As both sides agree, resolution of this issue hinges on the construction of a pair of statutes, section 30200 and section 30604, subdivision (d). Section 30200 provides in relevant part, “All public agencies carrying out or supporting activities outside the coastal zone that could have a direct impact on resources within the coastal zone shall consider the effect of such actions on coastal zone resources in order to assure that [the policies of the Coastal Act] are achieved.” According to the Sierra Club, the portion of the Project inside the coastal zone will “support” the portion of the Project outside the coastal zone; therefore, the Commission must base its permit decision on the effect of out-of-zone portions of the Project. In other words, the Sierra Club argues that notwithstanding the fact that only a portion of Street A is within the coastal zone, the Commission must consider the impact of the entire expanse of Street A and the housing development because that portion of Street A that is within the coastal zone supports or enables the Project.
However, section 30604, subdivision (d) provides: “No development or any portion thereof which is outside the coastal zone shall be subject to the coastal development permit requirements of this division, nor shall anything in this division authorize the denial of a coastal permit by the commission on the grounds the proposed development within the coastal zone will have an adverse environmental effect outside the coastal zone.” According to the Commission, under section 30604, subdivision (d), the portion of the Project outside the coastal zone is exempt from Commission regulatory authority, including any authority to consider that portion's adverse impacts inside the coastal zone.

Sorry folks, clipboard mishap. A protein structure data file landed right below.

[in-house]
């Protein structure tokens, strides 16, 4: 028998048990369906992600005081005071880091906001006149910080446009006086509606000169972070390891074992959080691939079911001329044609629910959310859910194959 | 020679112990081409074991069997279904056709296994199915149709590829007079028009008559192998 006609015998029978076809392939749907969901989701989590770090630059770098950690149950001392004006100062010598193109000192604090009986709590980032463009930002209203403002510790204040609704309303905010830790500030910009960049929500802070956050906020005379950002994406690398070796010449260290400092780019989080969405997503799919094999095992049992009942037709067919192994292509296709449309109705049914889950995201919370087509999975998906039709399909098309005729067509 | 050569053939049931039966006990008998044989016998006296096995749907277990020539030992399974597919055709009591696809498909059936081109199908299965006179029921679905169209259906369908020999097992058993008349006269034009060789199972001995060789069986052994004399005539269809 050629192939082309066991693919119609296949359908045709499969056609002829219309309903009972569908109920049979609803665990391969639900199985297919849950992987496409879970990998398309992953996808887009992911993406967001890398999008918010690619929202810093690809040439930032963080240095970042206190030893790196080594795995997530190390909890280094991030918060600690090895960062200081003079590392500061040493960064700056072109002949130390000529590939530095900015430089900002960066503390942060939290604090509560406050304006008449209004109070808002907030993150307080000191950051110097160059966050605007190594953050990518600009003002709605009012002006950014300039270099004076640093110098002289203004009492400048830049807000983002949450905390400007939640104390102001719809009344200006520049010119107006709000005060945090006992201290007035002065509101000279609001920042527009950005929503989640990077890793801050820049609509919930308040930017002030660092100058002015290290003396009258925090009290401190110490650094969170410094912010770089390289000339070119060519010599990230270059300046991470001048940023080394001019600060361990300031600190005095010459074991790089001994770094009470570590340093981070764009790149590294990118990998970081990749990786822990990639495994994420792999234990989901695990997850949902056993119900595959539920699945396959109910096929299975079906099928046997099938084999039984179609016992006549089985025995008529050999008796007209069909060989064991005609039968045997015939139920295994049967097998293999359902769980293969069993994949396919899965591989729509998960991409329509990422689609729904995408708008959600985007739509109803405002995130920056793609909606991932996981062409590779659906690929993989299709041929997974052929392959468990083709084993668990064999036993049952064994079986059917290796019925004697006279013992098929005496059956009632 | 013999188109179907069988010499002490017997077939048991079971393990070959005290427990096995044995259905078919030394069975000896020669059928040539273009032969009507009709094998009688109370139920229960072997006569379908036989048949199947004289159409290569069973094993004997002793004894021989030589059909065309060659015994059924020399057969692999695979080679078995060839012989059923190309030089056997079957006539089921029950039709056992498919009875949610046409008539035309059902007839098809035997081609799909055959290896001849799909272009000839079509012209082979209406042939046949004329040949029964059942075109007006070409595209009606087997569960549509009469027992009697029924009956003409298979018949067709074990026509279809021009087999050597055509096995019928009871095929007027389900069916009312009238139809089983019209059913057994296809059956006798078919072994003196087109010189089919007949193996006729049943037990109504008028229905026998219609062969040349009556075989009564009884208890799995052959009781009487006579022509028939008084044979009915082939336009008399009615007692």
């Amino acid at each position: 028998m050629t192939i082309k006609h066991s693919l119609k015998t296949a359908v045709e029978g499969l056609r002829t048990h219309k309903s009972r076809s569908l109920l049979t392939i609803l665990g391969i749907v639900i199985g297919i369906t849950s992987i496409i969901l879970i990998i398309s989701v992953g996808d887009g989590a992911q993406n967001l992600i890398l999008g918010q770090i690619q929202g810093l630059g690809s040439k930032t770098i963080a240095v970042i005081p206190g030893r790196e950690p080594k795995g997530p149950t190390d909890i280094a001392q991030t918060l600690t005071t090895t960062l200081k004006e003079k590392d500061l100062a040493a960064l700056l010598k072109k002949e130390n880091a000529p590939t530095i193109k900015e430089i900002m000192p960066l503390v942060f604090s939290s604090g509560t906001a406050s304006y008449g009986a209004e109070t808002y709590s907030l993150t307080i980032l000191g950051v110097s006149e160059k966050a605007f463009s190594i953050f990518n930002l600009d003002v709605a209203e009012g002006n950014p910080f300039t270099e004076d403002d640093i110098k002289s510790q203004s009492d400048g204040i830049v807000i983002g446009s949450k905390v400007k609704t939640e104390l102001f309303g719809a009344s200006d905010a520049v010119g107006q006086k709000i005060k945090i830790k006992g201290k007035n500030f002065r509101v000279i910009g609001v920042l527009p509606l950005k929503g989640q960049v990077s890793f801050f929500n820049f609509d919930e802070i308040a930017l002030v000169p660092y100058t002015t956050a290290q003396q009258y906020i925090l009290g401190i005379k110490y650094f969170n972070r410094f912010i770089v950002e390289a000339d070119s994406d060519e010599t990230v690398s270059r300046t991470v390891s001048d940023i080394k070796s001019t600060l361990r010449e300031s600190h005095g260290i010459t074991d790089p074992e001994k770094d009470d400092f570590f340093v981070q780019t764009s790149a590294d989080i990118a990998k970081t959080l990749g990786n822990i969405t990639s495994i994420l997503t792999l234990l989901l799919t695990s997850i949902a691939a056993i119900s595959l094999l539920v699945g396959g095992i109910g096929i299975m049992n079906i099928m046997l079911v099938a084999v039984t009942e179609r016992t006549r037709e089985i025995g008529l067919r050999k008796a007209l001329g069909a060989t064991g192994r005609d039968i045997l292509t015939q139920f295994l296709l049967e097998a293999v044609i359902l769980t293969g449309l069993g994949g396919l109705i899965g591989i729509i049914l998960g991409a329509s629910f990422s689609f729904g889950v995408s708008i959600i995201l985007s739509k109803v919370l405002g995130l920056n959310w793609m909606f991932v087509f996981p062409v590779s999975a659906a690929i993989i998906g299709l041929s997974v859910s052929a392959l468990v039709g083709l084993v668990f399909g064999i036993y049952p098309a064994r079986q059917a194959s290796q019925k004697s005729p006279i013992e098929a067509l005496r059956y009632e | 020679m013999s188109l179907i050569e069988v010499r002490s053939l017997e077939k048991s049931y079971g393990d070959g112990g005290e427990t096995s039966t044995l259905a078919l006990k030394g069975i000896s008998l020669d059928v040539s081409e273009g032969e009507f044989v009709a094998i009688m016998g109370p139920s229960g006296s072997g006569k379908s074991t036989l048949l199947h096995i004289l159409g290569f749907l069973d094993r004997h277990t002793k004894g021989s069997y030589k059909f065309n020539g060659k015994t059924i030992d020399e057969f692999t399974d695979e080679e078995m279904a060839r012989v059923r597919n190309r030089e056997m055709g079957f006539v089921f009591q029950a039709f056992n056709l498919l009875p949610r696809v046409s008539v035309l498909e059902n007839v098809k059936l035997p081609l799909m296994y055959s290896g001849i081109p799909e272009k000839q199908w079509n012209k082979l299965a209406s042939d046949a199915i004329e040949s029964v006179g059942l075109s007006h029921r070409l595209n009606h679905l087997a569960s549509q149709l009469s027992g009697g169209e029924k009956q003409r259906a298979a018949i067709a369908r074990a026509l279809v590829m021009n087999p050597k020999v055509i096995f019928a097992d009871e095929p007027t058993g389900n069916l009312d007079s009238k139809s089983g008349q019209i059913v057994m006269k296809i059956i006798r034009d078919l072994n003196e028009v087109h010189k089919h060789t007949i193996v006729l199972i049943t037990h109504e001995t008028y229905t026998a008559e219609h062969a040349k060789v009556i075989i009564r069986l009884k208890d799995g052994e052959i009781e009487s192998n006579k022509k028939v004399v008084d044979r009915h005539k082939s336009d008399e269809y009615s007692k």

In interpreting section 30604, subdivision (d), the legislative history is instructive. Until 1978, section 30604, subdivision (d) read as follows: “Nothing in this division shall authorize denial of a coastal development permit on grounds that a portion of the proposed development not within the coastal zone will have adverse environmental impacts outside the coastal zone; provided however, that the portion of the proposed development within the coastal zone shall meet the requirements of this chapter.” This former version of section 30604, subdivision (d) addressed only the two simplest scenarios. Under former section 30604, subdivision (d), impacts outside the zone from development outside the zone could not be considered, while impacts inside the zone from development inside the zone had to be considered. As for the two more complicated scenarios-impacts inside the zone from development outside the zone, and impacts outside the zone from development inside the zone-former section 30604, subdivision (d) was silent or at best ambiguous.